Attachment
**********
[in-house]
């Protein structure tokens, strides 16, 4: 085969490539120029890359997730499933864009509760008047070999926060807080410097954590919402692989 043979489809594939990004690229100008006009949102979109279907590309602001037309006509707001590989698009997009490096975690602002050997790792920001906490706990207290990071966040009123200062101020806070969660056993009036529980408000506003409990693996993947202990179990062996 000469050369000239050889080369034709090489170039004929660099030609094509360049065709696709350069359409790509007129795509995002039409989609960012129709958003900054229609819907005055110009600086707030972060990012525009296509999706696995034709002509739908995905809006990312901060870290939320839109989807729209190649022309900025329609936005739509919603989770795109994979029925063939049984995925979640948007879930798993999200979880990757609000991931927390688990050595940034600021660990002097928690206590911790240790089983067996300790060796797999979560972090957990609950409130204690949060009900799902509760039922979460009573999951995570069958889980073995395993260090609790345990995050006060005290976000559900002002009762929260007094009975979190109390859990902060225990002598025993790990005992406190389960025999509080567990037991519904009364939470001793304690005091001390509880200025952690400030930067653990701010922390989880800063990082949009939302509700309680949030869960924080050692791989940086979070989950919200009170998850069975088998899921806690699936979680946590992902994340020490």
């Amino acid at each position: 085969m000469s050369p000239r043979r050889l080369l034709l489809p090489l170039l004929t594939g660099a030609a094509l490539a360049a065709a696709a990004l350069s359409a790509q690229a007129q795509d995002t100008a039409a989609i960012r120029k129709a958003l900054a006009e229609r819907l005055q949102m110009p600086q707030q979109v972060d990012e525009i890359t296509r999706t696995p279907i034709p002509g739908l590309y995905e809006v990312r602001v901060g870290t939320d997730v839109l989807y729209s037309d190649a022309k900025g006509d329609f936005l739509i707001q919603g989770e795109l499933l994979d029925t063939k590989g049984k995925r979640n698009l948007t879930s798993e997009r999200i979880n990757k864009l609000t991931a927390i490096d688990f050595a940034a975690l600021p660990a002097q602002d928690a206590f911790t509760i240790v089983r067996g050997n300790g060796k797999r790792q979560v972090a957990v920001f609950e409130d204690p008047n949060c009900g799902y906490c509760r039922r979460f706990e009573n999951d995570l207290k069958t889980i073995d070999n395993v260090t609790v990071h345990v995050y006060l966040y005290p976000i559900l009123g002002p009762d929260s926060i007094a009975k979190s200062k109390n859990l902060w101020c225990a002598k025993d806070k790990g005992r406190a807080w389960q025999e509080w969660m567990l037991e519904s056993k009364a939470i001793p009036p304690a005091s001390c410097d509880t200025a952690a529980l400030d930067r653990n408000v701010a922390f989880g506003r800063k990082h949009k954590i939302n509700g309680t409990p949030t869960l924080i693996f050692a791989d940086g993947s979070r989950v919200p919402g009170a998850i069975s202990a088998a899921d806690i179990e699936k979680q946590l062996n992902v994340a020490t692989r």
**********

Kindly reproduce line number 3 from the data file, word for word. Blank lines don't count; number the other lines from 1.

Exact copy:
């Amino acid at each position: 085969m000469s050369p000239r043979r050889l080369l034709l489809p090489l170039l004929t594939g660099a030609a094509l490539a360049a065709a696709a990004l350069s359409a790509q690229a007129q795509d995002t100008a039409a989609i960012r120029k129709a958003l900054a006009e229609r819907l005055q949102m110009p600086q707030q979109v972060d990012e525009i890359t296509r999706t696995p279907i034709p002509g739908l590309y995905e809006v990312r602001v901060g870290t939320d997730v839109l989807y729209s037309d190649a022309k900025g006509d329609f936005l739509i707001q919603g989770e795109l499933l994979d029925t063939k590989g049984k995925r979640n698009l948007t879930s798993e997009r999200i979880n990757k864009l609000t991931a927390i490096d688990f050595a940034a975690l600021p660990a002097q602002d928690a206590f911790t509760i240790v089983r067996g050997n300790g060796k797999r790792q979560v972090a957990v920001f609950e409130d204690p008047n949060c009900g799902y906490c509760r039922r979460f706990e009573n999951d995570l207290k069958t889980i073995d070999n395993v260090t609790v990071h345990v995050y006060l966040y005290p976000i559900l009123g002002p009762d929260s926060i007094a009975k979190s200062k109390n859990l902060w101020c225990a002598k025993d806070k790990g005992r406190a807080w389960q025999e509080w969660m567990l037991e519904s056993k009364a939470i001793p009036p304690a005091s001390c410097d509880t200025a952690a529980l400030d930067r653990n408000v701010a922390f989880g506003r800063k990082h949009k954590i939302n509700g309680t409990p949030t869960l924080i693996f050692a791989d940086g993947s979070r989950v919200p919402g009170a998850i069975s202990a088998a899921d806690i179990e699936k979680q946590l062996n992902v994340a020490t692989r």